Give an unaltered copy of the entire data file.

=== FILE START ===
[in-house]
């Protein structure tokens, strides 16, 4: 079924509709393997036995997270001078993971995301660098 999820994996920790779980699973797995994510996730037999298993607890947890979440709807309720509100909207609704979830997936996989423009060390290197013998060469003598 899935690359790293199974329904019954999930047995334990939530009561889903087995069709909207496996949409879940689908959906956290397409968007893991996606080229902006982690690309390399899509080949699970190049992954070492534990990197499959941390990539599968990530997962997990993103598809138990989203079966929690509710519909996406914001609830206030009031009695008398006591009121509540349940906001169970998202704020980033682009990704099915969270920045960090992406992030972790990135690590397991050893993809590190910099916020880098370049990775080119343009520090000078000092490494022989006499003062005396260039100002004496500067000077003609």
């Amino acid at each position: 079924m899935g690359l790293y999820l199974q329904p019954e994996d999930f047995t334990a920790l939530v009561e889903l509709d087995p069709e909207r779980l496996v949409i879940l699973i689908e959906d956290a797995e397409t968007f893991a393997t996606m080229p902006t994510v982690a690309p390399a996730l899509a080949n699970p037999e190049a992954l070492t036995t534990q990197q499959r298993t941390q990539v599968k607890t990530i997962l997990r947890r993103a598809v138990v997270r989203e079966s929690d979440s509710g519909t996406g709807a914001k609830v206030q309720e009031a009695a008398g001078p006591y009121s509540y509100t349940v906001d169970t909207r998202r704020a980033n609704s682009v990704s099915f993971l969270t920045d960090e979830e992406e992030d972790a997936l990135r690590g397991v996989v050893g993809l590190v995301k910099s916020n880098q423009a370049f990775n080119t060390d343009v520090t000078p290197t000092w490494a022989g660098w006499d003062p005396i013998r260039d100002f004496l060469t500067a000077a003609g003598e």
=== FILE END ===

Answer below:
[in-house]
């Protein structure tokens, strides 16, 4: 079924509709393997036995997270001078993971995301660098 999820994996920790779980699973797995994510996730037999298993607890947890979440709807309720509100909207609704979830997936996989423009060390290197013998060469003598 899935690359790293199974329904019954999930047995334990939530009561889903087995069709909207496996949409879940689908959906956290397409968007893991996606080229902006982690690309390399899509080949699970190049992954070492534990990197499959941390990539599968990530997962997990993103598809138990989203079966929690509710519909996406914001609830206030009031009695008398006591009121509540349940906001169970998202704020980033682009990704099915969270920045960090992406992030972790990135690590397991050893993809590190910099916020880098370049990775080119343009520090000078000092490494022989006499003062005396260039100002004496500067000077003609």
């Amino acid at each position: 079924m899935g690359l790293y999820l199974q329904p019954e994996d999930f047995t334990a920790l939530v009561e889903l509709d087995p069709e909207r779980l496996v949409i879940l699973i689908e959906d956290a797995e397409t968007f893991a393997t996606m080229p902006t994510v982690a690309p390399a996730l899509a080949n699970p037999e190049a992954l070492t036995t534990q990197q499959r298993t941390q990539v599968k607890t990530i997962l997990r947890r993103a598809v138990v997270r989203e079966s929690d979440s509710g519909t996406g709807a914001k609830v206030q309720e009031a009695a008398g001078p006591y009121s509540y509100t349940v906001d169970t909207r998202r704020a980033n609704s682009v990704s099915f993971l969270t920045d960090e979830e992406e992030d972790a997936l990135r690590g397991v996989v050893g993809l590190v995301k910099s916020n880098q423009a370049f990775n080119t060390d343009v520090t000078p290197t000092w490494a022989g660098w006499d003062p005396i013998r260039d100002f004496l060469t500067a000077a003609g003598e």